UNIDENTIFIED PEOPLE: (Chanting) Not for profit.

UNIDENTIFIED PERSON: (Inaudible).

UNIDENTIFIED PEOPLE: (Chanting) Not for profit.

WENDLAND: Last fall, she marched with other environmental advocates all along the Mississippi River, up to the capital, Baton Rouge. They got lots of media coverage. They delivered their demands to lawmakers - no new development in the region. Matthew Block is Governor John Bel Edwards' chief counsel.

MATTHEW BLOCK: Well, obviously, the governor does not agree that there should be some moratorium on manufacturing facilities.

WENDLAND: But his office did agree to do a small public health study. It'll survey people within a 1 1/2 mile radius around a single plant - five miles away from where Levine lives.

BLOCK: There's no question that this is a limited study. It doesn't pretend to be otherwise. But it's also a start in how we can start to look at these communities and whether or not there is arisen a higher incidence of cancer. And then we can make decisions from there.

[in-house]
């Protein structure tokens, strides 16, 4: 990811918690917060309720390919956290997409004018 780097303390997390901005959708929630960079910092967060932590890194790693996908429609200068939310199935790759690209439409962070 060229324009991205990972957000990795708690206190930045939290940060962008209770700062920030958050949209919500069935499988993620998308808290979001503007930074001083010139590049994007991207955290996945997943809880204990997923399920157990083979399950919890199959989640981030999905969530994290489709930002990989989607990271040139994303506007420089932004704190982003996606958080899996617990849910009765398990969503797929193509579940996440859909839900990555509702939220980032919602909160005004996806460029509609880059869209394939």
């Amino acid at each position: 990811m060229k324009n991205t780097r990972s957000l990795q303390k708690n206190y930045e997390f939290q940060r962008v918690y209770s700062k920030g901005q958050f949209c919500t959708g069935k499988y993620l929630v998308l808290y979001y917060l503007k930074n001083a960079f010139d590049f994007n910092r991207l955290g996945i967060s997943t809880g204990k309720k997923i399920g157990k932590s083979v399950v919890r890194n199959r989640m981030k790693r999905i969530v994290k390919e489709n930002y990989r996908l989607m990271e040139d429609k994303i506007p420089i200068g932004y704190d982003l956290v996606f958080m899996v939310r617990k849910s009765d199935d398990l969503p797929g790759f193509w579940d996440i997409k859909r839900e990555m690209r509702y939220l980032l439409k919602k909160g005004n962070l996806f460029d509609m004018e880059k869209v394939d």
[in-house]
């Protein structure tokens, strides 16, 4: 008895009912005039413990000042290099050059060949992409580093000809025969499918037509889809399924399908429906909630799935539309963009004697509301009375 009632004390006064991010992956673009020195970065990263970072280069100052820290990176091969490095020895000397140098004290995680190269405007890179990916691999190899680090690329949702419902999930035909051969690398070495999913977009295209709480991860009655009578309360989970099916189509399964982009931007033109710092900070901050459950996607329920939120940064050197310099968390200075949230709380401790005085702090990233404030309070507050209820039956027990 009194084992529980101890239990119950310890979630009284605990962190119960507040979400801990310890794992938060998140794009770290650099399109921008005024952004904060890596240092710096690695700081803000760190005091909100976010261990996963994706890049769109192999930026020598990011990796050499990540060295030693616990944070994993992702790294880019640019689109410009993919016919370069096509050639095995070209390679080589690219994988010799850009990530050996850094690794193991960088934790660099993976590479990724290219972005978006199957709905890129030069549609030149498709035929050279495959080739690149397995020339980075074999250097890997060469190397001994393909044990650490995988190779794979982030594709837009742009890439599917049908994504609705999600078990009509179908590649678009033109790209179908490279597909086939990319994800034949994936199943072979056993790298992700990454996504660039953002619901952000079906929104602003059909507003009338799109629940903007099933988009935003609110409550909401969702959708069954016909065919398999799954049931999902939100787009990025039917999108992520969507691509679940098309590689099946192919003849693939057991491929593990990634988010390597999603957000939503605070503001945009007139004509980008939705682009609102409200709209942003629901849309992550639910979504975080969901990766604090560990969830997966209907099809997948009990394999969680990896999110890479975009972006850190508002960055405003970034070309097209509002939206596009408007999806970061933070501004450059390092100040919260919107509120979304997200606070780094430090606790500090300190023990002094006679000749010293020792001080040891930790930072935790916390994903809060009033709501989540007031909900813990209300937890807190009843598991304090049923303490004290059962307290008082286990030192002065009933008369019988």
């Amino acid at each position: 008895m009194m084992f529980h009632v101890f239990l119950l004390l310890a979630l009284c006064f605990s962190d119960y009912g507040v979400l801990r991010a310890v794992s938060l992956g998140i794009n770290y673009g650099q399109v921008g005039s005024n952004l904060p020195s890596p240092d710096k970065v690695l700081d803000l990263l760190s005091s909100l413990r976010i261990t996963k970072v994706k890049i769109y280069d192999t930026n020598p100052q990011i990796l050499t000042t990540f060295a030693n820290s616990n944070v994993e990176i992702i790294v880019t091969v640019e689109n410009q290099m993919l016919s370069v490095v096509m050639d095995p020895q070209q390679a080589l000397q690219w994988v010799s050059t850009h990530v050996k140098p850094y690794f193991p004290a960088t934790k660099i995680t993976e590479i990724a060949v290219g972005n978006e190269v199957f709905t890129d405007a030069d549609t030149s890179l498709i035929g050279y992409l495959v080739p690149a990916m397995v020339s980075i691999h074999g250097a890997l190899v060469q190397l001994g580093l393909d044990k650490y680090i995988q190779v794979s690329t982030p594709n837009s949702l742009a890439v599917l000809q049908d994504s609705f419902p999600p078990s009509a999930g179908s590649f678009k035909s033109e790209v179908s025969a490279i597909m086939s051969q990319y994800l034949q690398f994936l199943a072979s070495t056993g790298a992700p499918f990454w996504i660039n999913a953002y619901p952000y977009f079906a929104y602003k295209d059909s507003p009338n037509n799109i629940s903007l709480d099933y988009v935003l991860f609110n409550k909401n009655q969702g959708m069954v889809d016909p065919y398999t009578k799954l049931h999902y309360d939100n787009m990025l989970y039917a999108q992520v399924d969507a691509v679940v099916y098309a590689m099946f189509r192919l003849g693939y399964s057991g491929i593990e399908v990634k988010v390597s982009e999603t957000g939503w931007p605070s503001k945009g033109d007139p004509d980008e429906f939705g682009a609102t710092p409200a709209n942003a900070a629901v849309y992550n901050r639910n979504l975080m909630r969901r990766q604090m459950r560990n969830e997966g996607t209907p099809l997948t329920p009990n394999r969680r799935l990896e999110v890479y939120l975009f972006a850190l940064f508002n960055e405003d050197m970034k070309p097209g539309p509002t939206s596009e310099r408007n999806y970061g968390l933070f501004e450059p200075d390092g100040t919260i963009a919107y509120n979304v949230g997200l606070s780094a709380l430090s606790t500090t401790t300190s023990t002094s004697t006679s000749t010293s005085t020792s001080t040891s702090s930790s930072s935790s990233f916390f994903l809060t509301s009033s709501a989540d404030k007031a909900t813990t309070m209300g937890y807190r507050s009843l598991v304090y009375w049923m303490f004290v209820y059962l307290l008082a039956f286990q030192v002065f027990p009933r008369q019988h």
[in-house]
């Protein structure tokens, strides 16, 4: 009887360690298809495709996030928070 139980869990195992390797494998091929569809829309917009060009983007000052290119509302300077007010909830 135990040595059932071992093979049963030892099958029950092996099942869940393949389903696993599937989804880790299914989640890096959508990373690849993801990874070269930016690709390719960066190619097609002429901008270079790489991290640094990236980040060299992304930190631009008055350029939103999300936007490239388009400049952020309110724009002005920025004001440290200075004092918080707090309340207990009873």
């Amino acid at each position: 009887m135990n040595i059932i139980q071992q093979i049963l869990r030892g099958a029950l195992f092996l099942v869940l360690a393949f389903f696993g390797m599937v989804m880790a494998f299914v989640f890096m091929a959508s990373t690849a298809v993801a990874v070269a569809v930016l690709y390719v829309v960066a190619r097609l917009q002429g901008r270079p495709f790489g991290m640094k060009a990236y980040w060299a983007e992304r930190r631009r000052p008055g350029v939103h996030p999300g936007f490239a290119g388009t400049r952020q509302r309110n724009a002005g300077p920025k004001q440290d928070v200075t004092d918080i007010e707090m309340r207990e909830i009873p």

WENDLAND: But the study won't look at future emissions from the Formosa plant or a handful of others being built. Advocates say it's the only public health study the state's ever done in the region and that it's not enough. They accuse lawmakers of putting profit over people's lives. The plants have brought a lot of jobs and money, says economist Loren Scott.

LOREN SCOTT: It's just like nothing I've ever seen before.

WENDLAND: A spokesperson for Formosa Petrochemical says the new plants in Levine's neighborhood would create 1,200 new high-paying jobs. Scott says Louisiana competes with other places for these plants. And when communities like St. James push back, it's bad for business.

SCOTT: One thing we know for sure is the larger the pushback, the more expensive it is to locate here. And that's just one of the factors that has to be considered when figuring the rate of return on investment here versus Texas.